in hopes of returning to their beloved land someday.

Happily, for hundreds of years after,
carrying on to this day,
Acadians from all around the world
have found their way home again
and the Acadian World Congress,
Le Congrès Mondial Acadien
was established to let the world know
we're still here. :)
It's so important not to hate people
let alone hating them based on
language, race, culture, or religion.

If interested, you can read more about the Acadians here.
And here's a sneak peek at mom's portrait...
almost done.
thanks for hanging out & reading my rants.
Wishing you all a great week.

Thursday, July 23, 2015

fun in the sun and death.

Hello folks!
It's been cloudy & rainy here for the past few days.
Perfect weather for art & reading. :)
When the weather is beautiful,
I wanna be outside.
I took these about a week ago...
a place nearby called the Bouctouche Dunes.
You'd think nothing would grow in sand,
but beach grass does. 
This place is sort of an Eco-Center
and bird sanctuary,
so they keep it as green as possible.
A lovely boardwalk...
Part of it was demolished by a rough winter storm one year.
They repaired part of it, but it's not quite as long as it used to be.
Granddad & his little girl...
having fun with the rocks.
how precious is that...
 Beach bums... :)
 A quick little sketch of my bathroom counter.
It was Ernest Hemmingway's birthday this week,
so a painting on paper in honour of the man & his stories.
I chose blue, because like Van Gogh & other artists,
writers also have blue periods.
I think Hemmingway's blue period lasted a lifetime.

I've discovered that the only way i can paint looser,
is to use a really crappy, bigger brush.
This shot was taken at daylight.
A lovely difference...
When I'm doing a painting quickly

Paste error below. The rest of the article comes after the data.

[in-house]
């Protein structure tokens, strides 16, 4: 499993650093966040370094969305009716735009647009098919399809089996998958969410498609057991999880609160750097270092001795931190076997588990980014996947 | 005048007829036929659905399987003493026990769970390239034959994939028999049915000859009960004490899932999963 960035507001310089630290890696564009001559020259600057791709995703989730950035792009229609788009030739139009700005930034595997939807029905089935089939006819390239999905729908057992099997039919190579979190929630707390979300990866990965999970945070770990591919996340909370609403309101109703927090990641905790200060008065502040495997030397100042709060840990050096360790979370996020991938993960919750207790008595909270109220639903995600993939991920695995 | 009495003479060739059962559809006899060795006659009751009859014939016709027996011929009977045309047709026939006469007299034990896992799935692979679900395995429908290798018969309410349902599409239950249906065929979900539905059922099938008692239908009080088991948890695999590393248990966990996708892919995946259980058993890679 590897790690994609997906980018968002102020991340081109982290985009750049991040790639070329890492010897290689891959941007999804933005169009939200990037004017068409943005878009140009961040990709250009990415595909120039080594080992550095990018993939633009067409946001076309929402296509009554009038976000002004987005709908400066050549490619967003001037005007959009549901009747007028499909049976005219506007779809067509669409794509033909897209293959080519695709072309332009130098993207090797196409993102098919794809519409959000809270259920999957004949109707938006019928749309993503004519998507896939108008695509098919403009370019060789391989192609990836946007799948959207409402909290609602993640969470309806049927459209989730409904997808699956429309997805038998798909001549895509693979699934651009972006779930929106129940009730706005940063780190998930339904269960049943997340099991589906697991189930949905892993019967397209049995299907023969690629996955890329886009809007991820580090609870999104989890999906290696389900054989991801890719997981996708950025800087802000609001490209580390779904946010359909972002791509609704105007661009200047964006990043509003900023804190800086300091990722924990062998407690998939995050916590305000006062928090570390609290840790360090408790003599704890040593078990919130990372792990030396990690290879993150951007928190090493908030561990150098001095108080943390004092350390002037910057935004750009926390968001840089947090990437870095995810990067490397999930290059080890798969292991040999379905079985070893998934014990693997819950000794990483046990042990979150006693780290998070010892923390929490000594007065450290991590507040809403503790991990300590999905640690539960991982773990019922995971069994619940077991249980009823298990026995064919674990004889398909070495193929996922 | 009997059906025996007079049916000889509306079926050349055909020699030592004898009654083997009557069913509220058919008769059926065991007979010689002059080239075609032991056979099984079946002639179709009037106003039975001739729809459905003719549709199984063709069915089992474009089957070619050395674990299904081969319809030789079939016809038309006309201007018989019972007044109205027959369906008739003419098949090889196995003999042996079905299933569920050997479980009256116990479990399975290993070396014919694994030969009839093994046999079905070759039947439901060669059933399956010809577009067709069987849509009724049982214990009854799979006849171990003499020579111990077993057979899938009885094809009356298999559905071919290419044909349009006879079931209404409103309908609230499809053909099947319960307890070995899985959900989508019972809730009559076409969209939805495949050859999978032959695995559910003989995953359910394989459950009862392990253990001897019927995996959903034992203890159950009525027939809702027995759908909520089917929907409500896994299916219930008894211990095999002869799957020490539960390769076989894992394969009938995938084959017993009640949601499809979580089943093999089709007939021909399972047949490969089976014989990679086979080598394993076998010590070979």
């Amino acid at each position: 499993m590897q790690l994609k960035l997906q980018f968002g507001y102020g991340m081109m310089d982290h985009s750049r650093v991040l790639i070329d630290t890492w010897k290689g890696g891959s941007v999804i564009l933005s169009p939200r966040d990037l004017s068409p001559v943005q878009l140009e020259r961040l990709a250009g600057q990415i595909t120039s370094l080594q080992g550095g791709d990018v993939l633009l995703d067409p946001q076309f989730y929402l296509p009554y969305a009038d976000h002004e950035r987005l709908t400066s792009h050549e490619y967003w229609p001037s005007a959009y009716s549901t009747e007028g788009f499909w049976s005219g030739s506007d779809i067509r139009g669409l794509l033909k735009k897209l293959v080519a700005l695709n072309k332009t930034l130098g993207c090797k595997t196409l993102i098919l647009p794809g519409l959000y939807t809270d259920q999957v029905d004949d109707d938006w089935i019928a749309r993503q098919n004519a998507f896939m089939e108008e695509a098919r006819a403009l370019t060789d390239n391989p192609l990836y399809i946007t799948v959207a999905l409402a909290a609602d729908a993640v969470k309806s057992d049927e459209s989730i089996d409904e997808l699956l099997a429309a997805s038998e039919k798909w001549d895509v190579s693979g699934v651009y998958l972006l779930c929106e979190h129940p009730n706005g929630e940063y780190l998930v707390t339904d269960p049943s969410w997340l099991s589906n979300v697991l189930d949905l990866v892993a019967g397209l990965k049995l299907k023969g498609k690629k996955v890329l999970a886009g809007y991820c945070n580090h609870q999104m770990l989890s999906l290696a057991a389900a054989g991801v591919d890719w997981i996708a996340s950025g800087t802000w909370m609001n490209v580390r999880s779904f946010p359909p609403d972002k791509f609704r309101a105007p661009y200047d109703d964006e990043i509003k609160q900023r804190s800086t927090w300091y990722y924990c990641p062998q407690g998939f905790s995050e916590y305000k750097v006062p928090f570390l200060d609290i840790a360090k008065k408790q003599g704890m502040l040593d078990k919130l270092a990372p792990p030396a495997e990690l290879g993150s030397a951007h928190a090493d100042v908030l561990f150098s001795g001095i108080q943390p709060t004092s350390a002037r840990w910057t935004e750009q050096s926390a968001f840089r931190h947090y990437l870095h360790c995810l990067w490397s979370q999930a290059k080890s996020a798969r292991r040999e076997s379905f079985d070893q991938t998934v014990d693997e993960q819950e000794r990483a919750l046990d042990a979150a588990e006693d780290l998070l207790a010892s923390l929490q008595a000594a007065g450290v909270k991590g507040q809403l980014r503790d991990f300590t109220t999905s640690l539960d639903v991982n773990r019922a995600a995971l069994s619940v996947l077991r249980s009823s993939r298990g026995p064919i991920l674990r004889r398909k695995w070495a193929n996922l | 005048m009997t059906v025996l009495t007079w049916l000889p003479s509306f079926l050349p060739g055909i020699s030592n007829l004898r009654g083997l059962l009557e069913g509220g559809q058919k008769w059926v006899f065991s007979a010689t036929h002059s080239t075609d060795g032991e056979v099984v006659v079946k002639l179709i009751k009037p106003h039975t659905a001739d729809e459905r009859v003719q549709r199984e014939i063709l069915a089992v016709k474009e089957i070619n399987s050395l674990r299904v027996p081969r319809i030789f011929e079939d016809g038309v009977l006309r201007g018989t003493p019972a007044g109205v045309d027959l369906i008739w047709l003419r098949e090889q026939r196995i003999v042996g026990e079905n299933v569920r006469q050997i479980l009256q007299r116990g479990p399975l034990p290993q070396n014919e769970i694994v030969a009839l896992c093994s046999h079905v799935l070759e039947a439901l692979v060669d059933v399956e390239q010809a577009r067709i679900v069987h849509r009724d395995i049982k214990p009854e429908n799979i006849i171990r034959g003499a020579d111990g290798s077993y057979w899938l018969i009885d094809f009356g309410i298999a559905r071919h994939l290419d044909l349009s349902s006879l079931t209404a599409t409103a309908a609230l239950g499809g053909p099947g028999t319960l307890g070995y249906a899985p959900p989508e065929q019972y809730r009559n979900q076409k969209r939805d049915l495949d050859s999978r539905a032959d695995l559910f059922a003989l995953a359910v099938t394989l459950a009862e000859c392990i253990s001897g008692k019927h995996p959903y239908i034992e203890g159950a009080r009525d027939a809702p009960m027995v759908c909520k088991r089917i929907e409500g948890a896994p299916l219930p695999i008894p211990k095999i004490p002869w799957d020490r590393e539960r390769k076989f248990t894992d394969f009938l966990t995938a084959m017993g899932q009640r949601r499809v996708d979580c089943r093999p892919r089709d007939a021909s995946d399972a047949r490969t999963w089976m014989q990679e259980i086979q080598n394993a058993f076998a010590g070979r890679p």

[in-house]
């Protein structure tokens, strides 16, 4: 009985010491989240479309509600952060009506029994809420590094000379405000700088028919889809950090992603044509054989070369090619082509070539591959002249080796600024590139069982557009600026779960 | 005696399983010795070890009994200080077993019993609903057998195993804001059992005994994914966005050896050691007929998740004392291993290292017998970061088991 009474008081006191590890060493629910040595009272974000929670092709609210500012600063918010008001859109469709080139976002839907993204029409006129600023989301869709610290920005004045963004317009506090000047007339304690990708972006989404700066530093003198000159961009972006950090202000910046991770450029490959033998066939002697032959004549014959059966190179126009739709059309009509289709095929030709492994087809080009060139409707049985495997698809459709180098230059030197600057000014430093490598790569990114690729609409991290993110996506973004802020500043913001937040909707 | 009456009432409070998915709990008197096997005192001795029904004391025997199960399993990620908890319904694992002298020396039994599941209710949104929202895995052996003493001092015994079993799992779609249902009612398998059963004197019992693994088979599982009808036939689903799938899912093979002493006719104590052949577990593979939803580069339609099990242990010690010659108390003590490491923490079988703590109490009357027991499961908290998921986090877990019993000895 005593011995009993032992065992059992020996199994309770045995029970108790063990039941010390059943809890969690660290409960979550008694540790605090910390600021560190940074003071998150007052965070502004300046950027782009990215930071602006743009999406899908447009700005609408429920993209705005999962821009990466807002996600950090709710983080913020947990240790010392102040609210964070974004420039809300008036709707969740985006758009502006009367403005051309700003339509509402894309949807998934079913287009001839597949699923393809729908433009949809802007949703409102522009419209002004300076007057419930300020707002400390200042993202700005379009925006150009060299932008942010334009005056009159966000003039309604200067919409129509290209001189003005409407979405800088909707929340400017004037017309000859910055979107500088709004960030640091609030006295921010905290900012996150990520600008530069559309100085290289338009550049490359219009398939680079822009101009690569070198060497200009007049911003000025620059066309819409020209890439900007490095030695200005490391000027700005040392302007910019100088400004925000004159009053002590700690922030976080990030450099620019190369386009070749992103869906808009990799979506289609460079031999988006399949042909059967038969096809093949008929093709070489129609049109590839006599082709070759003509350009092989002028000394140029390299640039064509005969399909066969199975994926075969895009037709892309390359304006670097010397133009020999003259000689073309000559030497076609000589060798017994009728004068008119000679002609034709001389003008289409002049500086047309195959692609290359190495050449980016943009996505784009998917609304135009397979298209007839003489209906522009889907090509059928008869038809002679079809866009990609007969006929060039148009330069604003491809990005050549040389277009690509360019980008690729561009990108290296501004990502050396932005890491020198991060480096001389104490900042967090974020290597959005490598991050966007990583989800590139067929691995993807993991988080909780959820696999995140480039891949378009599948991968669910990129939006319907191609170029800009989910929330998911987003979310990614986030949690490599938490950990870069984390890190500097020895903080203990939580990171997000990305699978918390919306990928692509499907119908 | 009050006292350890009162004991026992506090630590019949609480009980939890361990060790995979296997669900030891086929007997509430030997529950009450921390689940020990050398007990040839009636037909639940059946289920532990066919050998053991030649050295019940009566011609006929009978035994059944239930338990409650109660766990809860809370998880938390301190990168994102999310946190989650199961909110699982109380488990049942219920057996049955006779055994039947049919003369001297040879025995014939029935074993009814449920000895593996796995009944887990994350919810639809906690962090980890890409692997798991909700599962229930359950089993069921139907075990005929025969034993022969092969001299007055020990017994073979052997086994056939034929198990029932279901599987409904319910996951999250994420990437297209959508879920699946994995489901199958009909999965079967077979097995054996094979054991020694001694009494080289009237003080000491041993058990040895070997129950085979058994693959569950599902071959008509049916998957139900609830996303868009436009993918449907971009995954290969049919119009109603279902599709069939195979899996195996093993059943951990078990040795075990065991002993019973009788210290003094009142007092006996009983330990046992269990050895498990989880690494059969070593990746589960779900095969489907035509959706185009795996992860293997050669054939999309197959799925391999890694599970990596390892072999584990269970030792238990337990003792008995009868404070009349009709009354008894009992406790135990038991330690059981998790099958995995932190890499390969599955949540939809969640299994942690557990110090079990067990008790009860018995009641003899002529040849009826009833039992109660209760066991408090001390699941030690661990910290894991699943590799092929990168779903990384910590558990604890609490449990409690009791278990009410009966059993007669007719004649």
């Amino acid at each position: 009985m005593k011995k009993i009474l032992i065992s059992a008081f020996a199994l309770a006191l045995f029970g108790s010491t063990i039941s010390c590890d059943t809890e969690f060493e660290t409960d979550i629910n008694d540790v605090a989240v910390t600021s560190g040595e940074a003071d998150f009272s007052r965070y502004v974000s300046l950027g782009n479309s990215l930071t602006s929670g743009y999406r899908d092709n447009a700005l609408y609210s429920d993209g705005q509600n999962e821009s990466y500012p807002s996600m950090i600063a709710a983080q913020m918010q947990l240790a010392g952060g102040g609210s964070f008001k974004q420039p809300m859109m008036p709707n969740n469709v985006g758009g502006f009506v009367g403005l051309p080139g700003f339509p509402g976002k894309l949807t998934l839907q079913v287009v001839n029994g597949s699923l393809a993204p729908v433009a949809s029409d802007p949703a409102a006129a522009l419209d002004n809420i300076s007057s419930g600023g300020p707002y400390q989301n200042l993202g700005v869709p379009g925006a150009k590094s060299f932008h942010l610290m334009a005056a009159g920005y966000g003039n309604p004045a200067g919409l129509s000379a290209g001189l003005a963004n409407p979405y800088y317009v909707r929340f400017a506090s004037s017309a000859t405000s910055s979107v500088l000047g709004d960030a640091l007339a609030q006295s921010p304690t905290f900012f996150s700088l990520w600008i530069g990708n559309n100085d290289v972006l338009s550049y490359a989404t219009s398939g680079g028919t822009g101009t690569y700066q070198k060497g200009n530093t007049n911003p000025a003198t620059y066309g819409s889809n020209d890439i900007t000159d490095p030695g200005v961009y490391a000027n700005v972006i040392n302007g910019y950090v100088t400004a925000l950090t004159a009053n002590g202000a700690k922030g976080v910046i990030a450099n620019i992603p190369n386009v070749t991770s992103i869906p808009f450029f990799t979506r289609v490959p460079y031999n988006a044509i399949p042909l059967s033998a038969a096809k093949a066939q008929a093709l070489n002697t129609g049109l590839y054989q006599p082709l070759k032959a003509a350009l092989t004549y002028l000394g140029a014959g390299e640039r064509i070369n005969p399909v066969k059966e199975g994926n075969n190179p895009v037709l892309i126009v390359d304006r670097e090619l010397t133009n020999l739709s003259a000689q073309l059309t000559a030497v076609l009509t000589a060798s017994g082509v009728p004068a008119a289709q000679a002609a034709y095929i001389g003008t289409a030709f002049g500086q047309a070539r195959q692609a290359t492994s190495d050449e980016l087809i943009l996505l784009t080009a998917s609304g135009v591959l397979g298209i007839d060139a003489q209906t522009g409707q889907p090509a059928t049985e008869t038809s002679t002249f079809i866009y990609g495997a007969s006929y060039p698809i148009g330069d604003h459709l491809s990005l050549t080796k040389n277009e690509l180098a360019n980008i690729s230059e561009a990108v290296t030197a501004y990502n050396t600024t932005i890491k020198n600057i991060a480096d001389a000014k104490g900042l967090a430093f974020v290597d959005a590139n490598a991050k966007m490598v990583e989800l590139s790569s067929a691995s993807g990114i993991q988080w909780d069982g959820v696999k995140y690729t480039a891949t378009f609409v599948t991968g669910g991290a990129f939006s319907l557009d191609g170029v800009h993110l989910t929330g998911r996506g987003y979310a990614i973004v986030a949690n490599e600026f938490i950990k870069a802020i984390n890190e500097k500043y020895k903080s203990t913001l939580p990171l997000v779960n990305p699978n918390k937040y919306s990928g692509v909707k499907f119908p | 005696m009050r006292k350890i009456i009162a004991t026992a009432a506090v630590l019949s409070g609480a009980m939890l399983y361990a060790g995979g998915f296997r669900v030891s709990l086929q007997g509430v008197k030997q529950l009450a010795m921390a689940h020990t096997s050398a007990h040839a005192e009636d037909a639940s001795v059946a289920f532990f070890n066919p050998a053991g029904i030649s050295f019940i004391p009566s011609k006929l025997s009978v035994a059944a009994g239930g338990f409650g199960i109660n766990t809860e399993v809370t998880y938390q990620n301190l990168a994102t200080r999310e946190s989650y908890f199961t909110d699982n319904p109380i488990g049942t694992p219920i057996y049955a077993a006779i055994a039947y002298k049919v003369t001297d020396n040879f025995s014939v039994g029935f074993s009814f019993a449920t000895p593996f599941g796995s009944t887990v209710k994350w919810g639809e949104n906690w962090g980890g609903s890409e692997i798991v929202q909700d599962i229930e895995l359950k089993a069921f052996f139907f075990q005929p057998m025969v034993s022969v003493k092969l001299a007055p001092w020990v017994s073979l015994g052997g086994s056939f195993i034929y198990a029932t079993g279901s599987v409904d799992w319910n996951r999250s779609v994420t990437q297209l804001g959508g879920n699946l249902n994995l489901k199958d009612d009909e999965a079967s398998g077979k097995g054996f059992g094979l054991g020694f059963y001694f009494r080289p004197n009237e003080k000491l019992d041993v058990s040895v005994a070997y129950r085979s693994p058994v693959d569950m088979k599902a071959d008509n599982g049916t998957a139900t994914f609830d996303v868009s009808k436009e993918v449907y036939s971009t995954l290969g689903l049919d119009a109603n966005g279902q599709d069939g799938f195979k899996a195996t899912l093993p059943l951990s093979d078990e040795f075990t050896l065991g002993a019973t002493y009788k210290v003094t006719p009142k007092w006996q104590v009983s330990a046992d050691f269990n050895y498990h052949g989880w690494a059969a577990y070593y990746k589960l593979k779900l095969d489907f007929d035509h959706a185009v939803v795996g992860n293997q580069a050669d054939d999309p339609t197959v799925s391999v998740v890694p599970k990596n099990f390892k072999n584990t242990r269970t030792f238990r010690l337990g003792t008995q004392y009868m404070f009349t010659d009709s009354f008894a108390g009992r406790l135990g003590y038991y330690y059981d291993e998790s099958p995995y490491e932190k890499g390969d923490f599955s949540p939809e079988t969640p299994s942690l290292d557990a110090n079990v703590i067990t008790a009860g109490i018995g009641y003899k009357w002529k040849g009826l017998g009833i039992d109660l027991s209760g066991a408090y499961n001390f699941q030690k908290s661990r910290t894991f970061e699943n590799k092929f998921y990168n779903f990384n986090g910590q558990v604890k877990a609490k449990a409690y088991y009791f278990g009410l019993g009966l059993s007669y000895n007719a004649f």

(this one took about 30 minutes),
I want to avoid too much detail.
If I start getting caught up in details,
the painting is gonna take 3 hours 
instead of 30 minutes,
and sometimes, just like you,
I don't have 3 hours. :)
 These were mom's glasses.
Watercolor on paper.
I've been working on her portrait this week too.
I think i'm finished, so i'll be sharing that with you soon.
I usually like to leave it for a few days,
just to make sure i feel ok with it.
It's true what they say about grief coming in waves.
Life goes on, but sometimes, 
something as small as a piece of clothing,
or seeing mom's handwriting
makes me miss her all over again.
Of course I miss her everyday,
but sometimes, the grief catches me off guard.
Death is a strange thing.
I'm grateful that mom enjoyed her life to the fullest.
She may not have been happy all the time
but she was honest
and she made the most of each day.
Too many of us lose sight of that during our lives.
We get caught up in the 'busy-ness'
and the buying
and the doing
and the accomplishing
and we forget about the BEing.
We forget that we could not wake up tomorrow.

Once in a while
I read the top 5 regrets of the dying, just to remind myself:

1. I wish I'd had the courage to live a life true to 
    myself, not the life others expected of me.

2. I wish I hadn't worked so hard.

3. I wish I'd had the courage to express my feelings.

4. I wish I had stayed in touch with my friends.

5. I wish that I had let myself be happier.

I'm sure most of us can relate to many of these.
I know I certainly can.
There are so many lessons we can learn
from those who have gone before us.
My mom worked in nursing homes,
with old people who sometimes died in the night,
with her by their bedside.
Maybe this is why she had deep gratitude for life.